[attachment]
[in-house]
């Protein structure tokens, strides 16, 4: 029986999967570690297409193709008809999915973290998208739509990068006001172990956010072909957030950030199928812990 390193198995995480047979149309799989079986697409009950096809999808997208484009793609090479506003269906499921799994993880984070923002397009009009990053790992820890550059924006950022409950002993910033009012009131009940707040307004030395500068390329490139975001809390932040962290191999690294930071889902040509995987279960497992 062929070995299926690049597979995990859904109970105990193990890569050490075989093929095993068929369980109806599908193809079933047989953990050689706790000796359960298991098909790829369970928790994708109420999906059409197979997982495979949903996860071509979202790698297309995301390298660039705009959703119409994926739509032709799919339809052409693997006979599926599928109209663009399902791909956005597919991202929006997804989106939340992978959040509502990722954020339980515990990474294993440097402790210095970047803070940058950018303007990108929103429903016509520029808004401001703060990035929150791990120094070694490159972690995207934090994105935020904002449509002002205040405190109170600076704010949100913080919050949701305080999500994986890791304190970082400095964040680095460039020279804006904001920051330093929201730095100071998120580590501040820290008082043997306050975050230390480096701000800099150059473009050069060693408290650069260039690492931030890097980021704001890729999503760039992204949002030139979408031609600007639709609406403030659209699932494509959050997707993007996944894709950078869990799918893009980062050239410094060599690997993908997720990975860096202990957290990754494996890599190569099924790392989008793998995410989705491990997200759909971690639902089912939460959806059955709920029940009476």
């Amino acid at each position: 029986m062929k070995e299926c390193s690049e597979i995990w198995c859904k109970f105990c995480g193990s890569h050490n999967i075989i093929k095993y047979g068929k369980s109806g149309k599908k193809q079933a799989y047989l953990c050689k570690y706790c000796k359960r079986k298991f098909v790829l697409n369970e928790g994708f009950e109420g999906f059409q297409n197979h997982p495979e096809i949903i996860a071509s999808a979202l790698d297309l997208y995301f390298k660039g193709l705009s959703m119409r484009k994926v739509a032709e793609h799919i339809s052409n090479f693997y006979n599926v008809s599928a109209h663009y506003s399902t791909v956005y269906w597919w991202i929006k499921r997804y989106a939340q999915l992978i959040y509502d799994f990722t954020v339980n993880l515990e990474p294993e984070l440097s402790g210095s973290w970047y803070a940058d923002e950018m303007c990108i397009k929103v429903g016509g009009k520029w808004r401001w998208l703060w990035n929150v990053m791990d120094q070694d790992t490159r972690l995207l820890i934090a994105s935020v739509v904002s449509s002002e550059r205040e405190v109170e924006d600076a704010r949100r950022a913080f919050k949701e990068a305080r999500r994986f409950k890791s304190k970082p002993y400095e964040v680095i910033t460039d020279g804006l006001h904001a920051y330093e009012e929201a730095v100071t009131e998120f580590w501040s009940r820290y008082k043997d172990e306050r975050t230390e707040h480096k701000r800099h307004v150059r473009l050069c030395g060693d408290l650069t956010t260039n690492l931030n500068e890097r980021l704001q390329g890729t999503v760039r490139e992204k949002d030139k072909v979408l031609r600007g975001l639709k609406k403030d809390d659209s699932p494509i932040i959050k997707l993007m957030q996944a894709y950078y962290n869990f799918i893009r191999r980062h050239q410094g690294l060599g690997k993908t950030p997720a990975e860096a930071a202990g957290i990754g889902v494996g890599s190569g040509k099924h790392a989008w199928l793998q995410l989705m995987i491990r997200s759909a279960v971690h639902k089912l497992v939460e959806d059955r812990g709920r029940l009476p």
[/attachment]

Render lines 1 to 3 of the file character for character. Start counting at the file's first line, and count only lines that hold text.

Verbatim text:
[in-house]
């Protein structure tokens, strides 16, 4: 029986999967570690297409193709008809999915973290998208739509990068006001172990956010072909957030950030199928812990 390193198995995480047979149309799989079986697409009950096809999808997208484009793609090479506003269906499921799994993880984070923002397009009009990053790992820890550059924006950022409950002993910033009012009131009940707040307004030395500068390329490139975001809390932040962290191999690294930071889902040509995987279960497992 062929070995299926690049597979995990859904109970105990193990890569050490075989093929095993068929369980109806599908193809079933047989953990050689706790000796359960298991098909790829369970928790994708109420999906059409197979997982495979949903996860071509979202790698297309995301390298660039705009959703119409994926739509032709799919339809052409693997006979599926599928109209663009399902791909956005597919991202929006997804989106939340992978959040509502990722954020339980515990990474294993440097402790210095970047803070940058950018303007990108929103429903016509520029808004401001703060990035929150791990120094070694490159972690995207934090994105935020904002449509002002205040405190109170600076704010949100913080919050949701305080999500994986890791304190970082400095964040680095460039020279804006904001920051330093929201730095100071998120580590501040820290008082043997306050975050230390480096701000800099150059473009050069060693408290650069260039690492931030890097980021704001890729999503760039992204949002030139979408031609600007639709609406403030659209699932494509959050997707993007996944894709950078869990799918893009980062050239410094060599690997993908997720990975860096202990957290990754494996890599190569099924790392989008793998995410989705491990997200759909971690639902089912939460959806059955709920029940009476």
């Amino acid at each position: 029986m062929k070995e299926c390193s690049e597979i995990w198995c859904k109970f105990c995480g193990s890569h050490n999967i075989i093929k095993y047979g068929k369980s109806g149309k599908k193809q079933a799989y047989l953990c050689k570690y706790c000796k359960r079986k298991f098909v790829l697409n369970e928790g994708f009950e109420g999906f059409q297409n197979h997982p495979e096809i949903i996860a071509s999808a979202l790698d297309l997208y995301f390298k660039g193709l705009s959703m119409r484009k994926v739509a032709e793609h799919i339809s052409n090479f693997y006979n599926v008809s599928a109209h663009y506003s399902t791909v956005y269906w597919w991202i929006k499921r997804y989106a939340q999915l992978i959040y509502d799994f990722t954020v339980n993880l515990e990474p294993e984070l440097s402790g210095s973290w970047y803070a940058d923002e950018m303007c990108i397009k929103v429903g016509g009009k520029w808004r401001w998208l703060w990035n929150v990053m791990d120094q070694d790992t490159r972690l995207l820890i934090a994105s935020v739509v904002s449509s002002e550059r205040e405190v109170e924006d600076a704010r949100r950022a913080f919050k949701e990068a305080r999500r994986f409950k890791s304190k970082p002993y400095e964040v680095i910033t460039d020279g804006l006001h904001a920051y330093e009012e929201a730095v100071t009131e998120f580590w501040s009940r820290y008082k043997d172990e306050r975050t230390e707040h480096k701000r800099h307004v150059r473009l050069c030395g060693d408290l650069t956010t260039n690492l931030n500068e890097r980021l704001q390329g890729t999503v760039r490139e992204k949002d030139k072909v979408l031609r600007g975001l639709k609406k403030d809390d659209s699932p494509i932040i959050k997707l993007m957030q996944a894709y950078y962290n869990f799918i893009r191999r980062h050239q410094g690294l060599g690997k993908t950030p997720a990975e860096a930071a202990g957290i990754g889902v494996g890599s190569g040509k099924h790392a989008w199928l793998q995410l989705m995987i491990r997200s759909a279960v971690h639902k089912l497992v939460e959806d059955r812990g709920r029940l009476p």